even a very unpromising subject is capable of being 
thus made attractive to children. 

THE toad's story. 

Oh, gentle stranger, stop, 
And hear poor little Hop 
Jost sing a simple song, 
Which is not very long — 
Hip, hip, hop. 

I am an honest toad, 
Living here by the road ; 
Beneath a stone I dwell, 
In a snng little cell, 
Hip, hip, hop. 

It may seem a sad lot 
To live in sach a spot— 


Bnt wbot I saj ia trae — 
I have fnn as well as jod I 

Hip, hip, hop. 
Just listen to m; song — 
I sleep aU winter long, 
Bnt in spriag I peep oat, 
And then IJamp about — 

Hip, hip, hop. 

When the rain patter? down, 
I let it wash my orown, 
And now and then f sip 
A drop with ray lip : 
Ilip, hip, hop. 

When the bright ann is set. 
And the grass with dew ia wet, 
I sally from my cot, 
To see what's to he got, 
Hip, hip, hop. 

And now I wink my eye, 
And now I catch a fly. 
And now I take a peep, 
And now and then 1 sleep : 

Hip, hip, hop. 
And this is alll do — 
And yet they say it's true. 
That the toady's face is Bad, 
Aod his bite is very bad 1 

Hip, hip, hop. 
Oh, nanghty folks they be, 
That tell aach tales of me, 
For I'm an honest toad, 
Joflt living by the road : 

Hip, hip, hop 1 


These were my ideas in regard to first books — toy 
books — those which are put into the hands of chil- 
dren, to teach them the art of reading. As to books 
of amusement and instruction, to follow these, I gave 
them Parley's tales of travels, of history, of nature, 
and art, together with works designed to cultivate 
a love of truth, charity, piety, and virtue, and I 
sought to make these so attractive as to displace 
the bad books, to which I have already alluded — 
the old monstrosities. Puss in Boots, Jack the Giant- 
killer, and others of that class.* A principal part 

* For what I hftve said upon these sabjeots, I refer the reader to vol. 
L pafre 166. In a reoent edition of Jack the Giant-killer, I find his ex- 
ploits snmmed up as follows, on the last page : ^' At his wedding lie 
went over all the tricks he had played upon the giants ; he showed 
the company how one had tumbled into a pit and had his head cut off; 
how he had throttled two others with a rope ; how another, the double- 
headed Welch monster, had ripped himself open to let the hasty-pud- 
ding out ; and how he had brought another on his knees by a chop 
with his sword of sharpness, and spitted another like a fat fowl,^* &c.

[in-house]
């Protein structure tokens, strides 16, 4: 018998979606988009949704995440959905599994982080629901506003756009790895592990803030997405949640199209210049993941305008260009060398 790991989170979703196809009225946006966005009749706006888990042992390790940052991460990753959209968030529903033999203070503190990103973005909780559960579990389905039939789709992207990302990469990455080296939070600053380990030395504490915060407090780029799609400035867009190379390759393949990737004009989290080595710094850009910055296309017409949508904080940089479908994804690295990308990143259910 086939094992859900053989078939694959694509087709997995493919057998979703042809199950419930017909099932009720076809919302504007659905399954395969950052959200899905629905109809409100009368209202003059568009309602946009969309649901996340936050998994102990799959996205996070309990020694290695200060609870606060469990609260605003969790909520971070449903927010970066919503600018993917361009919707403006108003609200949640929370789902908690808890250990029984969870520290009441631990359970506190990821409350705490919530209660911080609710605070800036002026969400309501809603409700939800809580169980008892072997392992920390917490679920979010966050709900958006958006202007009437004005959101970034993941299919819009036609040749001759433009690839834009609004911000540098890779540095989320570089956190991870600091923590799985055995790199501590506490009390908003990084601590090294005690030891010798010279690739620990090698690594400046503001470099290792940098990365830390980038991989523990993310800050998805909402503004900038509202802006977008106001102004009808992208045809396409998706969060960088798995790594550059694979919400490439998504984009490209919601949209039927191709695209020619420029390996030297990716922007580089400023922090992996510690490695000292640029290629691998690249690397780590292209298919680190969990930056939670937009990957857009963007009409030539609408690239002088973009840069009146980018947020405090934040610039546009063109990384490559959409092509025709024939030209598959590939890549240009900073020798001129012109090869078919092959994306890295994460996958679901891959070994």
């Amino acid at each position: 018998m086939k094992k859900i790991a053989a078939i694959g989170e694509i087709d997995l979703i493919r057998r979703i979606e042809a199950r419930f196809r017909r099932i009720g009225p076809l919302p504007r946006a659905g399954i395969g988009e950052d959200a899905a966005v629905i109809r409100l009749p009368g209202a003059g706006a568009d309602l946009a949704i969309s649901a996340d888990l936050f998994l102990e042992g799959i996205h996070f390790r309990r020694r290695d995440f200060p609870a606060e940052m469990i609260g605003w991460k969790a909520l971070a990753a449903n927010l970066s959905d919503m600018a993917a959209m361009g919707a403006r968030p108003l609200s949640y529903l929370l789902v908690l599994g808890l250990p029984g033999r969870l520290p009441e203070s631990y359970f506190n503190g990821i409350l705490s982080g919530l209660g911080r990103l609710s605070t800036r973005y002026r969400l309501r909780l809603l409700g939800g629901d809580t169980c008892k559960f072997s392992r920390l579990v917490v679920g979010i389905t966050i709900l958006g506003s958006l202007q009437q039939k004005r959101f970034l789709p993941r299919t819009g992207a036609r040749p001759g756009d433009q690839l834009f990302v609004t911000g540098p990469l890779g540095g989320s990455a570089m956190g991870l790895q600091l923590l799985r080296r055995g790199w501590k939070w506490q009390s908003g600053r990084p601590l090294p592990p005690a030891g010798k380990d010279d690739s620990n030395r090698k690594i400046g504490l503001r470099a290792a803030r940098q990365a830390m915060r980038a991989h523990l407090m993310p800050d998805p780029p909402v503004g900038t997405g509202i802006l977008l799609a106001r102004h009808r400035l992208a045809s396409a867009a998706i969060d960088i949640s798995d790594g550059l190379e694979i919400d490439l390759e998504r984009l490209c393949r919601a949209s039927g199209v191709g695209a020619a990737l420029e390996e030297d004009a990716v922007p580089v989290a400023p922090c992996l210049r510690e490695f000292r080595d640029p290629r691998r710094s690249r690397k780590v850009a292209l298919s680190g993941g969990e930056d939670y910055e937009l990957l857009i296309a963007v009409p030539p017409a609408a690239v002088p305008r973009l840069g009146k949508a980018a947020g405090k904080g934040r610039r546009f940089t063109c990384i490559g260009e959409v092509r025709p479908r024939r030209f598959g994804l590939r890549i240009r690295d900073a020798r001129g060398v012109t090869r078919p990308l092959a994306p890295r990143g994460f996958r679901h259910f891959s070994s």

On the cover of this very book, which, by the way, is one of a series 
in the same vein, called Housxhold Storiss for LrrrLK Folks, I tiud 
the argument in behalf of this class of books for children, thus set forth : 

**The extravagance of the stories, the attractive manner of telling 
them, the picturesque scenery described, the marvelous deeds related, 
the reward of virtue and punishment of vioe, upon principles strictly 
in accordance with ethical laws, as applied to the formation of char- 
acter, render them peculiarly adapted to induce children to acquire a love 
for reading, and to aid them to cultivate the affections, sympathies, fan- 
cy, and imagination.^' 

If it had been said that these tales were calculated to familiarize the 
mind with things shodung and monstrous ; to cultivate a taste for tales 
of bloodshed and violence ; to teach the young to use coarse language, 
and cherish vulgar ideas; to erase f^om the young heart tender and 
gentle feelings, and substitute for them fierce and bloody thoughts and 
sentiments ; to turn the youthful mind from the cont«Miiplation of the 
real loveliness of nature, and to fill it with the horrors of a debased and 
debauched fancy ; to turn the youthful mind from the gentle pleasures 


of my machinery was the character of Peter Parley — 
a kind-hearled old man, who had seen much of the 
world — and not preauming to undertake to instruct 
older people, loved to sit down and tell his stories 
to cbiidren. Beyond these juvenile works, I pre- 
pared a graduated series upon the same general plan, 
reaching up to books for the adult library ; and thus 
. I attained one hundred and seventy volumea. 

It b true that occasionally I wrote and publishei 
a book, aside from this, my true vocation ; thus I edit- 
ed the Token, and publishod two or three volumes of 
poetry. But out of all my works, about a hundred 
and twenty are professedly juvenile; and forty are 
for my early readers, advanced to maturity. It is 
true that I have written openly, avowedly, to attract 
and to please children ; yet it has been my design at